Specifically, Austria and Spain were both still formidable powers and traditional alliance theory would predict some emergence of balancing alliances in the new system. However, a careful look at the details of the alliance formation and actions taken by the allies shows that this balance of power explanation is insufficient. The terms of the creation of the alliance were focused largely on the internal policies of the two nations, and included a stipulation that France destroy one of its ports which had been in use by factions trying to overthrow the British crown. These stipulations do not make sense in an alliance oriented toward an external threat. Additionally, over the course of the alliance, the two nations were constantly at odds with each other, and experienced very different outcomes, with Britain accomplishing its (mostly diplomatic) goals and France loosing much of its influence on the continent.
From beginning to end, Irving demolishes the credibility of the myth, with things such as the invention of the historian Knickerbocker to the judge. Irving points out the flaws that exist in America through the use of Rip. When he does not recognize himself this is synonymous with America’s inability to recognize or define themselves. The society is not in harmony with its thought’s and action’s which disillusions the purpose of the myth giving them a sense of identity. Irving plays off of various inspirations and his character Rip undergoes the typical heroic journey.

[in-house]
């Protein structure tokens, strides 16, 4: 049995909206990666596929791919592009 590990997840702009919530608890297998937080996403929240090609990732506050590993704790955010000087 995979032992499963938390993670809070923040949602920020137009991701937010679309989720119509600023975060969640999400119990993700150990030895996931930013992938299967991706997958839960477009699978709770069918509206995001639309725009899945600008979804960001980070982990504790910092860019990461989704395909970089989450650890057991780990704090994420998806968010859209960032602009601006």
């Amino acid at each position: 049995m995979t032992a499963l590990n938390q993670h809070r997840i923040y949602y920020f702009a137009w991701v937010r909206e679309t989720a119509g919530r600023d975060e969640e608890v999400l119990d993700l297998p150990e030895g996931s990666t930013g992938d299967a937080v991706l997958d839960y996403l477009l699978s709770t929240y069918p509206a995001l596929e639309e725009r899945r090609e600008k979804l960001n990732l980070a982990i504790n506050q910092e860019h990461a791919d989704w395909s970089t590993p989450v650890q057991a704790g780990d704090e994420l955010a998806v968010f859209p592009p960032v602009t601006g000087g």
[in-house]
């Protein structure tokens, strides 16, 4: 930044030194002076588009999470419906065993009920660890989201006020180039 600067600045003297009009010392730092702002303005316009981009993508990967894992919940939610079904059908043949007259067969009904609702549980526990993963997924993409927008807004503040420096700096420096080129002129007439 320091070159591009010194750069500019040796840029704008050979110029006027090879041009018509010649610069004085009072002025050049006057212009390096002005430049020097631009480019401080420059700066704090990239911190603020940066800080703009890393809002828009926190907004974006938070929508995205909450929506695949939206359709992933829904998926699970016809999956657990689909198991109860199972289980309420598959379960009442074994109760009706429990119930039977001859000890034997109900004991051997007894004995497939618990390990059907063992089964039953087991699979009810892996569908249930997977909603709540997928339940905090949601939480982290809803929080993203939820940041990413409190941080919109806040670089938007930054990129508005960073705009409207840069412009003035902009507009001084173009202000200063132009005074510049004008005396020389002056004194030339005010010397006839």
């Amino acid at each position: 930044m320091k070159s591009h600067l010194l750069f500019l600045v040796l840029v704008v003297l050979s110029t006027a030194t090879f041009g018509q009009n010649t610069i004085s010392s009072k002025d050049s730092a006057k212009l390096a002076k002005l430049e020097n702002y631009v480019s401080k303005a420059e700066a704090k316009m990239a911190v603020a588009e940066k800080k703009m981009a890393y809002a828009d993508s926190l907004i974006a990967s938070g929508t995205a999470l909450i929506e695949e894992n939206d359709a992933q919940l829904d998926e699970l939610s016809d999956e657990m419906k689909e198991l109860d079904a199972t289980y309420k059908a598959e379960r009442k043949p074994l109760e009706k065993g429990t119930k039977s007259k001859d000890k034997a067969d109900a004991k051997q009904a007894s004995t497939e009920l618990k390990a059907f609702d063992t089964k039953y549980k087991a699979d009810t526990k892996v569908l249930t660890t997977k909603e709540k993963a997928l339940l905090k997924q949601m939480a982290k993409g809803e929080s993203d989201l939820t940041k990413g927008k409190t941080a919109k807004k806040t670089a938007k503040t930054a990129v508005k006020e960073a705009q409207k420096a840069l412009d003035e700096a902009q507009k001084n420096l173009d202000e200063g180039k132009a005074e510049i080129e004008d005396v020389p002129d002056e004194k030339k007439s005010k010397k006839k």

ADRP 6-0 states, “Mission command is the exercise of authority and direction by the commander using mission orders to enable disciplined initiative within the commander’s intent to empower agile and adaptive leaders in the conduct of unified land operations.” Effective mission command enables mission success. However, ineffective mission command can dismantle a well-designed plan. Major General Roberts failed to build cohesive teams through mutual trust, create shared understanding, use mission orders, and accept prudent risk. Roberts’ oversight in establishing these mission command principles led to the failure of the mission and the death of thousands of men. Roberts did not build cohesive teams through mutual trust with his fellow commanders.
The infamous Vietnam war cast serious doubt on Westmoreland’s claims of progress in the war effort. Even after the war, Westmoreland fought off criticisms of his conduct of the war in Vietnam. The United States began developing ground forces to Vietnam under Westmoreland who had decided to conduct a war based on Attrition. His strategy of attrition aimed to inflict heavy losses on North Vietnamese and Viet Cong forces using search and destroy operations tactics and superior U.S. firepower. Westmoreland largely ignored other key responsibilities most importantly in dealing with their counterparts in the South Vietnam’s Armed Forces.